Data analysis was carried out using SPSS version 20.0 for Windows. The differences in prevalence between age and sex groups were analyzed using a χ2 test. A  p-value of <0.05 was considered significant. Also, prevalence estimates of visual impairment were expressed as percentages with 95% confidence interval.

Results and discussion

The sample was divided into three groups during the analyses by combining the age range of 0-6 years for preschool children, than 7-14 years for elementary school children and 15-18 years for high school children. According to Table 1, it is understood that the majority of the participants are from the groups of “15-18 years” and “7-14 years”. The ratio of the participants in the age group of 0-6 years is 9.0%. Results from statistical analyses showed that age was significantly associated with VI, with participants in the 0-6 age group being less likely to have VI compared to the other age groups. Also, data from other studies suggest that VI had a linear relationship with increasing age [5]. Comparing the sexes, the prevalence of VI was statistical significance higher in girls than in boys (p<0.05), with a male to female ratio of 1/1.2.

In 829 participants, refractive errors were the leading cause of VI, accounting for 42.6%, followed by ocular inflammation (20.6%), and strabismus (9%) (Table 2). With regard to the causes of VI and sex, ocular inflammation was distributed evenly between female and male study participants (20.4% versus 20.9%), whereas refractive errors were found more often in girls than in boys (44.8% versus 39.9%). We also found a difference between the sexes, with an around 76% higher prevalence of eye injures in boys, this was statistically significant (p<0.05).  Clinical evidence suggests that refractive errors are common ophthalmic disorders in children. Also, refractive error was the most prevalent cause of VI in our sample, accounting for 42.6% of the total. This finding is lower to other population-based studies, which have reported rates of 53% to 95.6% for VI caused by ametropia [6, 7].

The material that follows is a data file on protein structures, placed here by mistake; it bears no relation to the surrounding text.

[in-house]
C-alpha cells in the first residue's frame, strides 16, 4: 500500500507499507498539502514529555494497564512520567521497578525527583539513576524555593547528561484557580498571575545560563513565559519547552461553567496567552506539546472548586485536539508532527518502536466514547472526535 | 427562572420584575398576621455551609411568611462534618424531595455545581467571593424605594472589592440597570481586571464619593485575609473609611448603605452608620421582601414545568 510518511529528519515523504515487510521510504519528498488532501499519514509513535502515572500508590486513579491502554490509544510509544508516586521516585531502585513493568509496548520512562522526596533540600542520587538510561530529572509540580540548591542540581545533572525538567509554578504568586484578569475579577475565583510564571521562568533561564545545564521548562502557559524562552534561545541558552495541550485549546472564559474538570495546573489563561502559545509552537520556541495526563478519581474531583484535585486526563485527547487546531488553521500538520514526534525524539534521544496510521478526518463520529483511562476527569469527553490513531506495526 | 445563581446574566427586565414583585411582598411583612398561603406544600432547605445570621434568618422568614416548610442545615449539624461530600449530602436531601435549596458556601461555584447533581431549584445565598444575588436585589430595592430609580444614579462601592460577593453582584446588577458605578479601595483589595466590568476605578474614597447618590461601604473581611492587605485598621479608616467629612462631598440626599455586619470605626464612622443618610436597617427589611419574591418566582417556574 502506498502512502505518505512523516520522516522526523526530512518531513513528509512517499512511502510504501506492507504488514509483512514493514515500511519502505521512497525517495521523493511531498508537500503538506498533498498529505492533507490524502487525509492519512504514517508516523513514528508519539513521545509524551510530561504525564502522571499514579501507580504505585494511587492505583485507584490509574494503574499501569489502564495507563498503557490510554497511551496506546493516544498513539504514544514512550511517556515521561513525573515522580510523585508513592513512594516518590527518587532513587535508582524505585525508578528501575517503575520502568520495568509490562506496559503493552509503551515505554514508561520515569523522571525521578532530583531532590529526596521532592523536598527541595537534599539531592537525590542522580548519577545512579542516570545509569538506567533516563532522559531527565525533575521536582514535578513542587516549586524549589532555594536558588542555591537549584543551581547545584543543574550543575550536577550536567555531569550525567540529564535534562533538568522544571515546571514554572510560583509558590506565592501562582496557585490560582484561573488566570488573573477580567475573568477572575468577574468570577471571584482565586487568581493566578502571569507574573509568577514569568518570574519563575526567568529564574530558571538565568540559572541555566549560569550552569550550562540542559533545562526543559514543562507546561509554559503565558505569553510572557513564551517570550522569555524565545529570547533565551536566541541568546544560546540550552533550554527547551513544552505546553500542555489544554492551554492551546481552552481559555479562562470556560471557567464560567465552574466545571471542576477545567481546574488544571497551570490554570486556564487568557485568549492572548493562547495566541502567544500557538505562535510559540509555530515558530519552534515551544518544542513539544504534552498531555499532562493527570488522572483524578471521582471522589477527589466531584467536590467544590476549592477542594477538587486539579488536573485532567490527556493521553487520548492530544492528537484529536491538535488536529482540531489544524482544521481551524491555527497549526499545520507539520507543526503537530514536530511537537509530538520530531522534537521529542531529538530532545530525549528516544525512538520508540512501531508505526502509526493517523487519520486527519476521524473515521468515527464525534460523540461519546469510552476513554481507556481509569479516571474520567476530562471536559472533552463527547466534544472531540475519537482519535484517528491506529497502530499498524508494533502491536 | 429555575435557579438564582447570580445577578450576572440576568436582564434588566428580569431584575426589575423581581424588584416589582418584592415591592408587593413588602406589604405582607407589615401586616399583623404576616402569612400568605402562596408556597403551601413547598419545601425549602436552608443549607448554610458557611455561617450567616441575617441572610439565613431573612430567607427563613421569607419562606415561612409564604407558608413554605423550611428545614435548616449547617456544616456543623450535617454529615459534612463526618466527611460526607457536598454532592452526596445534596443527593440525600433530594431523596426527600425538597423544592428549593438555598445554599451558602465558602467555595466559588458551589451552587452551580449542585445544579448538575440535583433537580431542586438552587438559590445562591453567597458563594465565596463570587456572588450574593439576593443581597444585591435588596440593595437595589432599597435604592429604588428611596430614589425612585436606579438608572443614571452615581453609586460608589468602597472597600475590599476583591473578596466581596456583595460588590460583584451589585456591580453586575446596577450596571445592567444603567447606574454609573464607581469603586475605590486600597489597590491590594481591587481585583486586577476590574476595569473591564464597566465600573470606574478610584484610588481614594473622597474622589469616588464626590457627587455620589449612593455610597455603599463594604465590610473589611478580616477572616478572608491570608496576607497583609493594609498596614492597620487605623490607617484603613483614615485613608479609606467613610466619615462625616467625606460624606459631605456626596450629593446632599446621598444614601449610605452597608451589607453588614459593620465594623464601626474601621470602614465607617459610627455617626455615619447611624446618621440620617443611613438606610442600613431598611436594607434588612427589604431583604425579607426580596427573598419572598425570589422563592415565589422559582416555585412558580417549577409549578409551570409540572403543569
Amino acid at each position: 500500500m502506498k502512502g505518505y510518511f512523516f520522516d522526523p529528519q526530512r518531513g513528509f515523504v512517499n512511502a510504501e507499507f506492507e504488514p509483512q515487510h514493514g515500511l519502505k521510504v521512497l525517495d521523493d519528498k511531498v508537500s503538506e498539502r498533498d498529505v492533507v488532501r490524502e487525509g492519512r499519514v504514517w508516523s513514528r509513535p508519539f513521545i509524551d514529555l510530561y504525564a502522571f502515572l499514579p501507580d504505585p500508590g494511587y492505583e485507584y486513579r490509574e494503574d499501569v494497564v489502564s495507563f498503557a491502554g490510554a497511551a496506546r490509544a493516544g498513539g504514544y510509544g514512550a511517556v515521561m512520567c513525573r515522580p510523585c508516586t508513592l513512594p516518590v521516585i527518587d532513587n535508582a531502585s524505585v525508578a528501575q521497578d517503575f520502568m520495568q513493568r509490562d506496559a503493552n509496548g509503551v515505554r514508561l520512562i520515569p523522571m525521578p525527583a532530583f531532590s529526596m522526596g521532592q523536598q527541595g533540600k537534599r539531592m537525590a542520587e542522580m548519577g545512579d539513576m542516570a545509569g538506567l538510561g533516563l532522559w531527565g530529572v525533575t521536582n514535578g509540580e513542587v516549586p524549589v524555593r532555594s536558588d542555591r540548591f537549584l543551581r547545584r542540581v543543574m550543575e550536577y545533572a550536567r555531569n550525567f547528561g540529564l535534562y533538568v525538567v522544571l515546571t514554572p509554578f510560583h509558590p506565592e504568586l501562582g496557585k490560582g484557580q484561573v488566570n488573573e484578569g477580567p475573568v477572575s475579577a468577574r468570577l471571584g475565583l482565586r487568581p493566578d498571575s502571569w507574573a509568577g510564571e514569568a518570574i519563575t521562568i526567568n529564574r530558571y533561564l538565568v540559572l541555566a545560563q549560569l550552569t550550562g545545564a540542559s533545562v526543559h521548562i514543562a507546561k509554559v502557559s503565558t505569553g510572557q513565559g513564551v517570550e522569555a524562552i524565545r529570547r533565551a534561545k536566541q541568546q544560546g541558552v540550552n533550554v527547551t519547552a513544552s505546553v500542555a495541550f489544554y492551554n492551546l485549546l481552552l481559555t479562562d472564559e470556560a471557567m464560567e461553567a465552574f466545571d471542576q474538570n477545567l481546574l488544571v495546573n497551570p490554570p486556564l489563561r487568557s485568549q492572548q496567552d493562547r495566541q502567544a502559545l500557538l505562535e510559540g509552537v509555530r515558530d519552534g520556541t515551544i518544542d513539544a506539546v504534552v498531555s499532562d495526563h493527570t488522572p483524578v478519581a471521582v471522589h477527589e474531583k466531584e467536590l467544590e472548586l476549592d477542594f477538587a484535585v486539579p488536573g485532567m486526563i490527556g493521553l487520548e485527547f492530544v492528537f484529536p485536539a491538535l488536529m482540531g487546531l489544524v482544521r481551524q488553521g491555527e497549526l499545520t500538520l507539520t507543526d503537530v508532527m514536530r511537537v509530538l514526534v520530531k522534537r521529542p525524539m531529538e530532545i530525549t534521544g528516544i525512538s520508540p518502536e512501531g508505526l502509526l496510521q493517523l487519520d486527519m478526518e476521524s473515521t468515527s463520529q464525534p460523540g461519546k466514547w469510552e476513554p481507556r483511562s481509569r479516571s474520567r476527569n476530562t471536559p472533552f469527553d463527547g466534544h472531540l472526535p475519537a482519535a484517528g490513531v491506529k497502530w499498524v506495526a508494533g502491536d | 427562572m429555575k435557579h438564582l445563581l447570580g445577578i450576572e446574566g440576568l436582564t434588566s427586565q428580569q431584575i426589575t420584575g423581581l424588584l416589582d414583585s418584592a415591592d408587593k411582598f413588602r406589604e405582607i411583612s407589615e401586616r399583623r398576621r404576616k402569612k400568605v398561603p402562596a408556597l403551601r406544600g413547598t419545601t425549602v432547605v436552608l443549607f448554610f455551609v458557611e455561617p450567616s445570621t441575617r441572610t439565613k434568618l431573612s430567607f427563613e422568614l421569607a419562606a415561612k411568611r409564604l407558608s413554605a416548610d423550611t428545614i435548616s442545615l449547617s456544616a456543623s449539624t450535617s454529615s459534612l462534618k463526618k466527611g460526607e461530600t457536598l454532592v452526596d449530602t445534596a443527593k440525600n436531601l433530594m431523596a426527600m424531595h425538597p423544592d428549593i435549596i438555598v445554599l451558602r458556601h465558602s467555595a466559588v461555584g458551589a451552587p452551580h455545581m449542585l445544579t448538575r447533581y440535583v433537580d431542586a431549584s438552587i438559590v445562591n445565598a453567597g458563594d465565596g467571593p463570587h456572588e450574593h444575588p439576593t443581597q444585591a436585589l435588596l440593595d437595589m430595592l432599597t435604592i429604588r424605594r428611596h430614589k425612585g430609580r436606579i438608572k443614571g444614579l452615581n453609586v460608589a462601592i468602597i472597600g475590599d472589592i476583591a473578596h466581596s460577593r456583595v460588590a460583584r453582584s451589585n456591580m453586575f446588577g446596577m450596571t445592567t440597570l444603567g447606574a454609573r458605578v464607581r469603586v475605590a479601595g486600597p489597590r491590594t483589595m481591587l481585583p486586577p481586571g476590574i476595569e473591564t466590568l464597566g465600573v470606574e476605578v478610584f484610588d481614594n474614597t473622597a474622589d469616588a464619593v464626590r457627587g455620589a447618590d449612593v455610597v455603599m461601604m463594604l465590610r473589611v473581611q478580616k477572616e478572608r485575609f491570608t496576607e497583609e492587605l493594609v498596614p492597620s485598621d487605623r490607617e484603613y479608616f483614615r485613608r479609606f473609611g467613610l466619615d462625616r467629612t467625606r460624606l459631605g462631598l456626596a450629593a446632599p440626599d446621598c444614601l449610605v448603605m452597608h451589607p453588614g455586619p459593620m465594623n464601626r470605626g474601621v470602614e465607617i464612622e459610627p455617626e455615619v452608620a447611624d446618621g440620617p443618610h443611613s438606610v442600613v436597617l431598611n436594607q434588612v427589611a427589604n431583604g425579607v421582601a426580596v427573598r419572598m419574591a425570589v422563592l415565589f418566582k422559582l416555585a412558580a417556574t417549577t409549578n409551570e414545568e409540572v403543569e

Conclusion

In our country, data on the prevalence, magnitude, and causes of visual impairment in children are needed for planning and evaluating preventive and curative services for children, and for planning special education and low vision services. 

 

 

Reference

1.Maritto SP, Global data on visual impairment 2010. Geneva: World Health Organization; 2012. WHO/NMH/PBD/. [Accessed 15 Februari 2020]. Available at; https://visionimpactinstitute.org/wp-content/uploads/2019/03/Prevalence-...

2.World Health Organization. Visual Impairment and Blindness (2014). [Accessed 15 Februari 2020]. Available at; http://www.who.int/mediacentre/ factsheets/fs282/en/. 

3.Awan AR, Jamshed J, Khan MM, Latif Z. Prevalence and causes of visual impairment and blindness among school children in Muzaffarabad, Pakistan. Int J Sci Rep 2018;4(4):93-8.

Crossref

4.Gilbert C, Foster A. Childhood blindness in the context of VISION 2020—the right to sight. Bull World Health Organ. 2001;79(3):227–232. Epub 2003 Jul 7.

5.Aniza I, Azmawati M N, Jamsiah M, Idayu BI, Lynn CM. Prevalence of visual acuity impairment and its associated factors among secondary school students in Beranang, Selangor. Malaysian Journal of Public Health Medicine. 2012;12(1):39–44.

6.He M, Zeng J, Liu Y et al. Refractive error and visual impairment in urban children in southern china. Invest Ophthalmol Vis Sci 2004;45:793–9.

Crossref  PubMed

7.Naidoo KS, Raghunandan A, Mashige KP et al. Refractive error and visual impairment in African children in South Africa. Invest Ophthalmol Vis Sci 2003;44:3764–70.

Crossref    PubMed

 

The author declare that the research was conducted in the absence of any commercial or financial relationships that could be construed as a potential conflict of interest.